I think that the "fall" of the Roman empire wasn't a single event but rather the culmination of a myriad of events and circumstances. Rome was slowly overwhelmed, largely because of things happening outside the empire, forces out of its control. Rome had existed a long time. Nothing lasts for ever - and, as was pointed out, the "final" end was probably nowhere near as final or even obvious to the people who lived through it. This fall of the (western) Roman empire was basically a natural event that wasn't even a single, easily defined event as such. I tend to agree, to some extent, that Rome never really "fell". It is true that it is no longer an empire, but it has continued to influence almost every aspect of our lives, of western culture, to this day. I don't think you can say Rome "died" or fell in whatever year you want to assign to that. Rome is still here, still with us, and even IN us.
—Guest Neil


Many factors contributed to the fall of Rome, but the main idea is that Rome was overtaxed while the denarii (their form of money) was devalued over 200%. The Roman lifestyle became purely militaristic and caused the army to be less effected. The poor increased and government help (because welfare was invented in Rome) caused an even greater burden on the economy. Over 50 years Rome had 20 emperors each averaging 2 1/2 years. All of them met violent deaths. The military elected and assassinated for their own good. -- port charlotte high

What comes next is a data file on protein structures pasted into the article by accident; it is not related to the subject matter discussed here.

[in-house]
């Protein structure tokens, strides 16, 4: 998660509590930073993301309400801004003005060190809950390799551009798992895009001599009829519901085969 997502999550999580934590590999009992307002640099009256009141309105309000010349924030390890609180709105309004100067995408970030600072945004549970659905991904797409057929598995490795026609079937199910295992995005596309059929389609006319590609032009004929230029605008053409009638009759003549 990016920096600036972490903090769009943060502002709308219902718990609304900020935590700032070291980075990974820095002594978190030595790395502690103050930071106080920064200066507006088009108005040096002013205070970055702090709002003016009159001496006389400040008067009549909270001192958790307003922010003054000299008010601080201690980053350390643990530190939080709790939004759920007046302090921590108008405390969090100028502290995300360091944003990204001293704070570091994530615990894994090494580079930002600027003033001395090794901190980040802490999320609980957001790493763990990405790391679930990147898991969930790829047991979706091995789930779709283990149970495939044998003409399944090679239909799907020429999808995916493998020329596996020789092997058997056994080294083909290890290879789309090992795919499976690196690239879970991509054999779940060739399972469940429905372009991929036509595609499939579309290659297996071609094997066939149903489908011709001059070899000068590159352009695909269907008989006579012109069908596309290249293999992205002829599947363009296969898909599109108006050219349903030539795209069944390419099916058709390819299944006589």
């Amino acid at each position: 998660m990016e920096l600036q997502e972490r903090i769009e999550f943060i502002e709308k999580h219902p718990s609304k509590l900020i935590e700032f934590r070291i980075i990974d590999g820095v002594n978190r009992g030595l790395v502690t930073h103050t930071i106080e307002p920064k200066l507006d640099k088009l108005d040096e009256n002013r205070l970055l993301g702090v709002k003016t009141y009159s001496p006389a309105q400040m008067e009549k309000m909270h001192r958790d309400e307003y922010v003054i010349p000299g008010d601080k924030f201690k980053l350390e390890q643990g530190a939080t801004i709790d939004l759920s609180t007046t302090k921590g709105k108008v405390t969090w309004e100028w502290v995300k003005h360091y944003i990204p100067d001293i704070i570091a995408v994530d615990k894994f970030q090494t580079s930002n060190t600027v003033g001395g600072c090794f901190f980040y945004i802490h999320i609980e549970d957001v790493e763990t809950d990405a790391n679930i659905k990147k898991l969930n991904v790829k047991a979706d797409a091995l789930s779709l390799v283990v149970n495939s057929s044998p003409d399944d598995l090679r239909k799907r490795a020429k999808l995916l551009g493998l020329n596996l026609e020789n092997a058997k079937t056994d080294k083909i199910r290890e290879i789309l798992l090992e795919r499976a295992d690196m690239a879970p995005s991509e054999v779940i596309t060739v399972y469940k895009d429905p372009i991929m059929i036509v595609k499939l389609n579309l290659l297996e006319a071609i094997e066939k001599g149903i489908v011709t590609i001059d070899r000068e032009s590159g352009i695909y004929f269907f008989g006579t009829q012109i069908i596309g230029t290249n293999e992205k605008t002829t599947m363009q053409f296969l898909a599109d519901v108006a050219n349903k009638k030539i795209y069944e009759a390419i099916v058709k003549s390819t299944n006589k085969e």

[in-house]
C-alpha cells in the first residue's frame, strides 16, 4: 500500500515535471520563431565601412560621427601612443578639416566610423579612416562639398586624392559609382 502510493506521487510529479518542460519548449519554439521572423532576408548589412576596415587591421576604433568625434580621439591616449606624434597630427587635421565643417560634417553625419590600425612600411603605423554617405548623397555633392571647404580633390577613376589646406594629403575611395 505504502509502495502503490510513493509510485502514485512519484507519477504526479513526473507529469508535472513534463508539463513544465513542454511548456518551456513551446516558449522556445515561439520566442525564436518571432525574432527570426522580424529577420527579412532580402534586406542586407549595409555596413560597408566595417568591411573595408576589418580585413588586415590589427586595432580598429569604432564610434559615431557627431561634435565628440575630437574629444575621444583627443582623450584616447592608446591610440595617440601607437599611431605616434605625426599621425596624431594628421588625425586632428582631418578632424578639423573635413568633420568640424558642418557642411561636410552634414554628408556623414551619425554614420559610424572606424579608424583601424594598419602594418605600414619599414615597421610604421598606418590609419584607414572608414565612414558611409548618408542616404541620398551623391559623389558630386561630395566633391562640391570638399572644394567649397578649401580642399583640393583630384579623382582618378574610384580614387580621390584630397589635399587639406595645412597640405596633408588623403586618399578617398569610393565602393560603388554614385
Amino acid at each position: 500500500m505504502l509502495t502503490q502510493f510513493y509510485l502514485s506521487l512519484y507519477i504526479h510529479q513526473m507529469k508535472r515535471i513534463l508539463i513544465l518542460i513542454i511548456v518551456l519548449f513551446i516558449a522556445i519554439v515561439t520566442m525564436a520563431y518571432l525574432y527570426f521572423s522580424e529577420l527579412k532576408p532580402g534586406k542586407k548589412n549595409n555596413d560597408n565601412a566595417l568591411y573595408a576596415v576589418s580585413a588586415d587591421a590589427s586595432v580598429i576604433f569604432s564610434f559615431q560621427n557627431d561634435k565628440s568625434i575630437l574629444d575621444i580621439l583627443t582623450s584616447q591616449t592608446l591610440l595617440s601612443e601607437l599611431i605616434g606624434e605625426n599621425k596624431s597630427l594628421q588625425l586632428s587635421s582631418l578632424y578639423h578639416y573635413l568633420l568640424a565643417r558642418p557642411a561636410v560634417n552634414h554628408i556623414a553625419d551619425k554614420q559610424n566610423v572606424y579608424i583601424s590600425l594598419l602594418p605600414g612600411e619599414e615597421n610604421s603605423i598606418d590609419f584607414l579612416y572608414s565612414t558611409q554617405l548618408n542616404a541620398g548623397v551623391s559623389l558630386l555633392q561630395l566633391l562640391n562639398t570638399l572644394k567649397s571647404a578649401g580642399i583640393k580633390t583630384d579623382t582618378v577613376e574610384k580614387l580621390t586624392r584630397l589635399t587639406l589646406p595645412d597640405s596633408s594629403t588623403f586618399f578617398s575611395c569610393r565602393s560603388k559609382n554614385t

—Guest in honors class'

Why the Empire fell

It fell due to the many problems that they faced, such as road systems, emperor problems, etc. Poor people got poorer, and the rich also became poor. Another reason is that the government ran out of money, which affected the whole empire.
—Guest Purple

It Was Caesar

Rome fell when Julius Caesar was killed and removed from power. It began the fall of the empire because after Caesar was killed, other people tried to take control, but were not strong enough to handle the power.
—Guest mike

Combination of Causes

Rome fell because it simply got too large to rule over, and because of the constant barbaric invasions making Rome always on the defense, and because they needed a strong defensive army taxes had to be raised, making the economy horrible. Seemingly smaller things also triggered it, lead poisoning, plagues, too much reliance on slaves and not enough on inventions and progression (slaves die out and become scarce), over-use of soil in agriculture making it useless, and finally Christianity (as Christianity made people more about being an individually moral person and not think of greater society, especially during times of war.)
—Guest alda

Why Rome REALLY Fell

Rome fell due to: Political causes: the government was corrupt: Military causes: disloyalty; Economic causes: high taxes; Social causes: lost values.
—Guest Alex


I believe that Rome fell because the government never let the people have a say in anything. With that, citizens lost their nationalism and embanked in Christianity. This led people not to fight in wars and made the government hire Germans who had no nationalism and made little effort to try and save the Roman Empire.
—Guest teeny

Why Rome fell.

One of the reasons Rome fell was the government lost the respect and loyalty of many of its citizens (Christians in particular).
—Guest J

©2015 About.com. All rights reserved.